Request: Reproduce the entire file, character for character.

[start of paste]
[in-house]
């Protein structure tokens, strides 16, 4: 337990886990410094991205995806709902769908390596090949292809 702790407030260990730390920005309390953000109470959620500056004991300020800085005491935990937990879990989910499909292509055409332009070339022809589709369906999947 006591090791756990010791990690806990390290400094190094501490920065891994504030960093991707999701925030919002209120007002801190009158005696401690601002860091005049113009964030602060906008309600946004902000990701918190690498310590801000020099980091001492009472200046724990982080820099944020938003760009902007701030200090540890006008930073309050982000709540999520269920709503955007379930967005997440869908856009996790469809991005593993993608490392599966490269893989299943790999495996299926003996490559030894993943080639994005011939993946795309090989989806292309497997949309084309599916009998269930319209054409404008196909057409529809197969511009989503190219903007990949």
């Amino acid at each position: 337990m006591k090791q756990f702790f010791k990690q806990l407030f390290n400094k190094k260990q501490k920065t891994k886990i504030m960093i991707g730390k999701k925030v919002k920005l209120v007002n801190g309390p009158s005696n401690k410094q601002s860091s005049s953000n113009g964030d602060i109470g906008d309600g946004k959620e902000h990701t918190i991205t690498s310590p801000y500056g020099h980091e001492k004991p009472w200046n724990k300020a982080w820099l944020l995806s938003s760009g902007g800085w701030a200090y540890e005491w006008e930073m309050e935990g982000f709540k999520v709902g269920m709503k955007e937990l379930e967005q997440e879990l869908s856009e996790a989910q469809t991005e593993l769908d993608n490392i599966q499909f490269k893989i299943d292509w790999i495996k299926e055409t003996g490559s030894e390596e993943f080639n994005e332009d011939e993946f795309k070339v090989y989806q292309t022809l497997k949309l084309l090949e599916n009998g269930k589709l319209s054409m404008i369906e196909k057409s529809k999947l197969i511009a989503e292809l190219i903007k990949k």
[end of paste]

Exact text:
[in-house]
């Protein structure tokens, strides 16, 4: 337990886990410094991205995806709902769908390596090949292809 702790407030260990730390920005309390953000109470959620500056004991300020800085005491935990937990879990989910499909292509055409332009070339022809589709369906999947 006591090791756990010791990690806990390290400094190094501490920065891994504030960093991707999701925030919002209120007002801190009158005696401690601002860091005049113009964030602060906008309600946004902000990701918190690498310590801000020099980091001492009472200046724990982080820099944020938003760009902007701030200090540890006008930073309050982000709540999520269920709503955007379930967005997440869908856009996790469809991005593993993608490392599966490269893989299943790999495996299926003996490559030894993943080639994005011939993946795309090989989806292309497997949309084309599916009998269930319209054409404008196909057409529809197969511009989503190219903007990949």
């Amino acid at each position: 337990m006591k090791q756990f702790f010791k990690q806990l407030f390290n400094k190094k260990q501490k920065t891994k886990i504030m960093i991707g730390k999701k925030v919002k920005l209120v007002n801190g309390p009158s005696n401690k410094q601002s860091s005049s953000n113009g964030d602060i109470g906008d309600g946004k959620e902000h990701t918190i991205t690498s310590p801000y500056g020099h980091e001492k004991p009472w200046n724990k300020a982080w820099l944020l995806s938003s760009g902007g800085w701030a200090y540890e005491w006008e930073m309050e935990g982000f709540k999520v709902g269920m709503k955007e937990l379930e967005q997440e879990l869908s856009e996790a989910q469809t991005e593993l769908d993608n490392i599966q499909f490269k893989i299943d292509w790999i495996k299926e055409t003996g490559s030894e390596e993943f080639n994005e332009d011939e993946f795309k070339v090989y989806q292309t022809l497997k949309l084309l090949e599916n009998g269930k589709l319209s054409m404008i369906e196909k057409s529809k999947l197969i511009a989503e292809l190219i903007k990949k």